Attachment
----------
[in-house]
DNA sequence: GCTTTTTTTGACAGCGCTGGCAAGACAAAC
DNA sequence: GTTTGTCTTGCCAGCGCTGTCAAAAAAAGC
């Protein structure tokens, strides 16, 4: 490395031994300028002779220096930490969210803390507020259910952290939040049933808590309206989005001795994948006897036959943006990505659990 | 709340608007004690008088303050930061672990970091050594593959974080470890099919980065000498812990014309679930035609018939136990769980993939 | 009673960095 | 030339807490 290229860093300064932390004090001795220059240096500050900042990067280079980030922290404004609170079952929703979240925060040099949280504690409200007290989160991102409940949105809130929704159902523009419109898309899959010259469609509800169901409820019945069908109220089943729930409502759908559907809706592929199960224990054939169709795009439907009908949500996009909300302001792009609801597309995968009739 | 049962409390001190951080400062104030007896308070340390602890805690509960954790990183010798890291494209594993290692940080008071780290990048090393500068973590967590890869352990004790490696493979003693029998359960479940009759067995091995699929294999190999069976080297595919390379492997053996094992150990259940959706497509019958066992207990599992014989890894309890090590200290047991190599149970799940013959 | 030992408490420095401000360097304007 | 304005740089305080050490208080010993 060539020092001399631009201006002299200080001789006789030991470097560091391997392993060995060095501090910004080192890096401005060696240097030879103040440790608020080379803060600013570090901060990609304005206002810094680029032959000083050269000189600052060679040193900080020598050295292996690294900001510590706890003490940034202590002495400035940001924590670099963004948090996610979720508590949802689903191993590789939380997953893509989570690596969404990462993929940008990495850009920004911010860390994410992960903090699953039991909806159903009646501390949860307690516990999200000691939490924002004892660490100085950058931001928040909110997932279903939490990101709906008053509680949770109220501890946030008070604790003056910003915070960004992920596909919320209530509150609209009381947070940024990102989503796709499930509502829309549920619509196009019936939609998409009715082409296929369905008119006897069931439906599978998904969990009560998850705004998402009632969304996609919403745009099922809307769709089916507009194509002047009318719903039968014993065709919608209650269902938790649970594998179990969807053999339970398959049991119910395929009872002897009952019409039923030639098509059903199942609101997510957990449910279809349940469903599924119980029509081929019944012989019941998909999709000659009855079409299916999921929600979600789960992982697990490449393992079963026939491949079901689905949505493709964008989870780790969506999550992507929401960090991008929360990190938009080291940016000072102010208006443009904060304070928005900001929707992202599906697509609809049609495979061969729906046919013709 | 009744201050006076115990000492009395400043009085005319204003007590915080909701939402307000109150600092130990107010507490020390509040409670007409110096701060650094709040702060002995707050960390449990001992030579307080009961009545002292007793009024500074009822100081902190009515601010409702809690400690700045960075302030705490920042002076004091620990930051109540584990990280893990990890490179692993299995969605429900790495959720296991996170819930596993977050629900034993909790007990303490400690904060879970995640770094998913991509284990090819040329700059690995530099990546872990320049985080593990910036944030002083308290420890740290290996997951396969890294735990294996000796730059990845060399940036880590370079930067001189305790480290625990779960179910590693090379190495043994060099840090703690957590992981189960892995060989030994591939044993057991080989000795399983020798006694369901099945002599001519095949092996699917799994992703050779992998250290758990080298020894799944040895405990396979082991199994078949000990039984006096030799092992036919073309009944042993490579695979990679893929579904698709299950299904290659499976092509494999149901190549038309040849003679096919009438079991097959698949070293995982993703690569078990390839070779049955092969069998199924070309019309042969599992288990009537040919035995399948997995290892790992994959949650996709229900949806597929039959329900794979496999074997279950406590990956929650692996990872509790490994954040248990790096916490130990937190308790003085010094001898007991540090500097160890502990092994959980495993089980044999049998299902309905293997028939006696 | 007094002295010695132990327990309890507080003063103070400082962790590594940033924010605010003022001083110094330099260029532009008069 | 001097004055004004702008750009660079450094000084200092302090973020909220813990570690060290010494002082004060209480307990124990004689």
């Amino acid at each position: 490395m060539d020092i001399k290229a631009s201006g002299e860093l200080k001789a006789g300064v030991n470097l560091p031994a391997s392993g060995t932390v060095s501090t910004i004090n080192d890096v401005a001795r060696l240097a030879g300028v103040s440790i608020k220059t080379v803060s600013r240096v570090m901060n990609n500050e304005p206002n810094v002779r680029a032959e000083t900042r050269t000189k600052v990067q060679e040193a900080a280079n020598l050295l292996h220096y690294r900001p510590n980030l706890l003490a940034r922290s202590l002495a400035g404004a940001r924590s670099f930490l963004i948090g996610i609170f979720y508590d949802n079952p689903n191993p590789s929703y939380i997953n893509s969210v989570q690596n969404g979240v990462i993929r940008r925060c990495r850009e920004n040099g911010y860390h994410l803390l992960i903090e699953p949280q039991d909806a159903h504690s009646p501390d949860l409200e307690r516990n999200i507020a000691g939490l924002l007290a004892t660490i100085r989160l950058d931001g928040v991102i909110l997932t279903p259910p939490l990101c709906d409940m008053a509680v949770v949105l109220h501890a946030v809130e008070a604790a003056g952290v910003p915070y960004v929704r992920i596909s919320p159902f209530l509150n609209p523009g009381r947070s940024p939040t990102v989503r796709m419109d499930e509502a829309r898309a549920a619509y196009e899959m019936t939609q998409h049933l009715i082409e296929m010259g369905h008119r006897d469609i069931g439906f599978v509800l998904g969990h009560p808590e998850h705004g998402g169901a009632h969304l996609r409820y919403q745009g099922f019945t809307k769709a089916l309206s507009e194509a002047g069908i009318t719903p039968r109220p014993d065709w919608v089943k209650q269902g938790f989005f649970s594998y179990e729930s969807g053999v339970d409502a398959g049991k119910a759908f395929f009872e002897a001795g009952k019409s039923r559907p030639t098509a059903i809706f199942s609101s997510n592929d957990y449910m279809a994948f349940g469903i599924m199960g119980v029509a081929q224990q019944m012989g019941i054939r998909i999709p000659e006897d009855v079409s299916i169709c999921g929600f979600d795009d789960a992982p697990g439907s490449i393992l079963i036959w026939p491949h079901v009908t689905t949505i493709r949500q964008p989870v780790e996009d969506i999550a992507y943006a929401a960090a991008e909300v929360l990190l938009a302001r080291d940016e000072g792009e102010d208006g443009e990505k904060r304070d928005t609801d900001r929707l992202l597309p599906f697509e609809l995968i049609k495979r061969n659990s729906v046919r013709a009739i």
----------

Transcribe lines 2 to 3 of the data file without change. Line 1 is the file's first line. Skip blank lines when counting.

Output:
DNA sequence: GCTTTTTTTGACAGCGCTGGCAAGACAAAC
DNA sequence: GTTTGTCTTGCCAGCGCTGTCAAAAAAAGC